Together, the other folks rounded up the horses and got them safely back into the pasture. The angry man put me in charge of “supervising” from a distance, which I took to be a subtle apology and an admission that the scarf really did look that good.

They put the fence back together and checked it to make sure it would hold. The owners might not even notice the damage.

But the next morning, what would they think when their prized horse trotted out of the barn wearing an expensive designer pashmina, artfully tied at the neck?

I’ll never know.

I slipped back to my minivan, quiet as a mouse, and slid the van back onto the narrow country road. And I never saw my beloved scarf again…

That Time My Minivan was an Instrument of Swift and Certain Vengeance

In the long and noble history of mothering, the worst Sunday morning ever recorded came on a lovely spring morning.

My husband had volunteer duty at our church so he was already gone. I loaded our three kids into our gold-colored minivan and headed up Georgia 400, a fast-moving highway that offered a lovely view of towering pine trees on either side. The kids were sleepy and perhaps a bit cranky—my memory does tend to flicker when I recount the events just prior to the horror—so I turned on 104.7 The Fish, my favorite radio station here in Atlanta. With praise music pumping through our speakers and the sun shining, we buzzed down the highway. I sang to the tunes and expounded to my kids the glory of praising the Lord on a day like this, how your soul just rises up and you have to sing.

Up ahead, on the left side of the highway next to the guardrail, some poor creature had met its demise. A turkey vulture stood over the carcass, claiming it. I wasn’t terribly close, but in Atlanta that is a common enough sight. I hate turkey vultures, those debased creatures who feed off the misfortunes of the innocent and indecisive.

As the van barreled on, getting closer, the vulture decided to take his breakfast to-go. Grabbing the carcass in his talons, he lifted up, spread his enormous dark wings, and began to cross the highway in front of us, taking the carcass to the pine trees.

Our eyes met for a horrible brief second.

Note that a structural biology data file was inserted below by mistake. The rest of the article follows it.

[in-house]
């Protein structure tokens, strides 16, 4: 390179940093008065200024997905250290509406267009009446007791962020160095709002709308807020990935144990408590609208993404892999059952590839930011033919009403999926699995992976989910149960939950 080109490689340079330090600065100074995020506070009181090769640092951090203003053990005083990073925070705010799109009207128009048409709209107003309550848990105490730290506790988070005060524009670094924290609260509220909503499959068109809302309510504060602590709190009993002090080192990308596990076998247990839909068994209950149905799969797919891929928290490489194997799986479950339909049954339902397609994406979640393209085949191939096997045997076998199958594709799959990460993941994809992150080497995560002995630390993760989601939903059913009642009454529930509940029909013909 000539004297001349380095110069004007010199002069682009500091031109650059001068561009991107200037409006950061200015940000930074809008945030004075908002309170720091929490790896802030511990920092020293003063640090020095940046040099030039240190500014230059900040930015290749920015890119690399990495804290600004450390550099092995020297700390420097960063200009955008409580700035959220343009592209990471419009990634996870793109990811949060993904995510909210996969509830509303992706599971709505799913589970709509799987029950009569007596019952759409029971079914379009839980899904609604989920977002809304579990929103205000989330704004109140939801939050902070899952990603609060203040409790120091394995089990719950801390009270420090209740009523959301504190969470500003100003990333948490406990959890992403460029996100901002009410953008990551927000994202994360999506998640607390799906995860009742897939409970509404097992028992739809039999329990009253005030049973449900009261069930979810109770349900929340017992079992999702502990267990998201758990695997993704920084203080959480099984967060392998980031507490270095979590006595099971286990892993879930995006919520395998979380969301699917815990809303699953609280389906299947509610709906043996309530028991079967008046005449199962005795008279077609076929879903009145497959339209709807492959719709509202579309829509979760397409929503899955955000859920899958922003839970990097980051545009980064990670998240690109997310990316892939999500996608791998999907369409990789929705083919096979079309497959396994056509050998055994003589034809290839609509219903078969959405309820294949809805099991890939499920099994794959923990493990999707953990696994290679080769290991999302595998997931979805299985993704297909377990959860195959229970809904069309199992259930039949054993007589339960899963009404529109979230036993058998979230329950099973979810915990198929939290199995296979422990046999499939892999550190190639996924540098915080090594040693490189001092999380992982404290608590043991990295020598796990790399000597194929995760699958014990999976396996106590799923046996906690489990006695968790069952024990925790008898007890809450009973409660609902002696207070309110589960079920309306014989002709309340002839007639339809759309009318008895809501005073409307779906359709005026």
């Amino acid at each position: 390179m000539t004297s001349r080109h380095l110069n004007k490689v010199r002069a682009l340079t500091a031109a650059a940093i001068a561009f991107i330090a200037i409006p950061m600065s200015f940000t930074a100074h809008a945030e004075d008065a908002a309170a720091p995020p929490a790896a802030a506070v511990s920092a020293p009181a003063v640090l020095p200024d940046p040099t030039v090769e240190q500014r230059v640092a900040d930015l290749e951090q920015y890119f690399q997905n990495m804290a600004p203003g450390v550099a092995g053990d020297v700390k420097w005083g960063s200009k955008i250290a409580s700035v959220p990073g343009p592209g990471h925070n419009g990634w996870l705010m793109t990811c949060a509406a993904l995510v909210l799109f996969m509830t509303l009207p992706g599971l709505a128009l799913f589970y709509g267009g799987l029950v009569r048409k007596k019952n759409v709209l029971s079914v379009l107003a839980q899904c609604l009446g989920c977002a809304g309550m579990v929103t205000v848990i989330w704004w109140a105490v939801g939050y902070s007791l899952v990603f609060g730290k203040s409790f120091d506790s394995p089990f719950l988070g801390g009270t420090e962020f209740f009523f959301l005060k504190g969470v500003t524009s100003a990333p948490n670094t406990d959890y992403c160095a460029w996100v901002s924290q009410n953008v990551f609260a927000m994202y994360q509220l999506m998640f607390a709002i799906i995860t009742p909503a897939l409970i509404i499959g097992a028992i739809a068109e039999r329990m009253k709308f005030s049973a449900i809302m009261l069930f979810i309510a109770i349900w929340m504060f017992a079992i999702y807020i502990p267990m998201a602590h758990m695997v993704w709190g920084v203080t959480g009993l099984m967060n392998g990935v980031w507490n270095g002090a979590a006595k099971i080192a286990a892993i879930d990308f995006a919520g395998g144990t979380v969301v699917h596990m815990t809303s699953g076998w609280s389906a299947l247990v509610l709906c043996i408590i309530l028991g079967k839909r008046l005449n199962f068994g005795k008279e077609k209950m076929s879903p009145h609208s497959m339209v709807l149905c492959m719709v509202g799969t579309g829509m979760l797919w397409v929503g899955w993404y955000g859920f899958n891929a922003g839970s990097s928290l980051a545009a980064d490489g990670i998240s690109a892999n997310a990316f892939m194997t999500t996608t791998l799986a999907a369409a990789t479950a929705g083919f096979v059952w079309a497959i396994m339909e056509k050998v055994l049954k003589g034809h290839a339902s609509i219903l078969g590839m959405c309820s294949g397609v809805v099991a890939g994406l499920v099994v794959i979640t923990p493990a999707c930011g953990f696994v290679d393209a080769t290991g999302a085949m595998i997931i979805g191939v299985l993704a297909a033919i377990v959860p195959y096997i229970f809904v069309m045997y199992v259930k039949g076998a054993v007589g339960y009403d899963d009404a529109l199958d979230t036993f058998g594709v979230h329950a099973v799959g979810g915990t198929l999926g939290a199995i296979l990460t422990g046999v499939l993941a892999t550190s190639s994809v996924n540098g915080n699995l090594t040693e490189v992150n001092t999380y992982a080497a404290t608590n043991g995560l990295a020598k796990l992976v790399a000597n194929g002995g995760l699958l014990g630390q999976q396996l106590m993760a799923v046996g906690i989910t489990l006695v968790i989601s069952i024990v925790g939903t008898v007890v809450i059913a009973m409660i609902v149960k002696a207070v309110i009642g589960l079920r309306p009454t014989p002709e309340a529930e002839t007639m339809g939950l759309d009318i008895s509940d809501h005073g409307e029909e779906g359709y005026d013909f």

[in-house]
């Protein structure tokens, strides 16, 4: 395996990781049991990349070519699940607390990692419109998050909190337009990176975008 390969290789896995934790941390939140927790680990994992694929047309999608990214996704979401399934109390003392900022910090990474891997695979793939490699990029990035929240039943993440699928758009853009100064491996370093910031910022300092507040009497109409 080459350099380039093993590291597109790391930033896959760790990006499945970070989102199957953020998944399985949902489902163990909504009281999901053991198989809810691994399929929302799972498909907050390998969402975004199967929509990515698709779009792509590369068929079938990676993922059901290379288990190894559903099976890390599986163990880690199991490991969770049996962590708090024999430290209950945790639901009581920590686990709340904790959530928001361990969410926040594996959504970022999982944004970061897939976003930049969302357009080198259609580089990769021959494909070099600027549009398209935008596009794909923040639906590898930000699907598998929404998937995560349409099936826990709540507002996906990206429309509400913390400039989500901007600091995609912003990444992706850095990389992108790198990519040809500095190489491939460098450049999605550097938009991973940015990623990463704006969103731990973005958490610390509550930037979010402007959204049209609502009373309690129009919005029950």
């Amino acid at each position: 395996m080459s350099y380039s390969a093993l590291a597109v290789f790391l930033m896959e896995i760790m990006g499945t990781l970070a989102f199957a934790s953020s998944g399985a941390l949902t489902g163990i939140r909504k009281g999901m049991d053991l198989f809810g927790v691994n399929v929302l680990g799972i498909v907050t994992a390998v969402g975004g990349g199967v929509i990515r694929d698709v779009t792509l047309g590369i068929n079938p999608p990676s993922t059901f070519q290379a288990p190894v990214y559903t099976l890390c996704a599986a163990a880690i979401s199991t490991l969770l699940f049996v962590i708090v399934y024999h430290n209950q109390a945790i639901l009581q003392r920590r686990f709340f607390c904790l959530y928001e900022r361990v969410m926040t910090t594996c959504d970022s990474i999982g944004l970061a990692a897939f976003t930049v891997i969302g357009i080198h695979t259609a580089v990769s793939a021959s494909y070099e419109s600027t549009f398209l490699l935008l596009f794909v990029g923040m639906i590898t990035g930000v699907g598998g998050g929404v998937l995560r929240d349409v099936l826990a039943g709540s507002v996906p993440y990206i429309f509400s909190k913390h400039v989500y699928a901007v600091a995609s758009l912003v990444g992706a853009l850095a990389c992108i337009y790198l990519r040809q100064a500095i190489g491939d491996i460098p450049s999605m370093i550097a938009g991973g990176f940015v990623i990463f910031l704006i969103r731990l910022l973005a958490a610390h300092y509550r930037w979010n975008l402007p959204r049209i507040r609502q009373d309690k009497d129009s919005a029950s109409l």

We knew at the same moment.

He had miscalculated my rate of speed, and his. The minivan now appeared to be an instrument of God’s swift judgement. But at the moment we should have collided, killing him instantly, the vulture lifted straight up—and dropped the carcass.

The carcass hit my windshield and exploded, a balloon of death that no child should ever see. My daughter, sitting in the passenger seat, opened her mouth in a silent scream, reminiscent of a Munch painting, but with pigtails. Panicking (did you know blood is completely opaque?), knowing I was in fast-moving traffic and had zero visibility, I did what any driver would do. I turned on my windshield wipers and blasted the windshield with washer fluid.

“Don’t look!” I screamed. The praise music was still going strong. Perhaps God was oblivious to the drama unfolding below.

The blades struggled to clear the carcass, sweeping it back and forth across the glass. I’m pretty sure it was a possum, judging by the nose.

Finally the carcass was thrown off the windshield. More windshield washer fluid cleared most of the blood. That’s when we saw it.

The wiper blade had trapped a long strip of intestine. Merrily, it waved back and forth, back and forth, as we drove. Frantically, I kept blasting the windshield with fluid to clear the rest of the blood.

After another upbeat praise song, the intestine finally broke free and flew across the highway like a party streamer in hell.

We rolled into the church parking lot seconds later. I’m not sure why the parking attendant didn’t call security, since a deranged mom with a gold minivan dripping in blood surely is not a common sight, not even for Baptists. I guess he thought we really needed to be there, for reasons entirely all our own.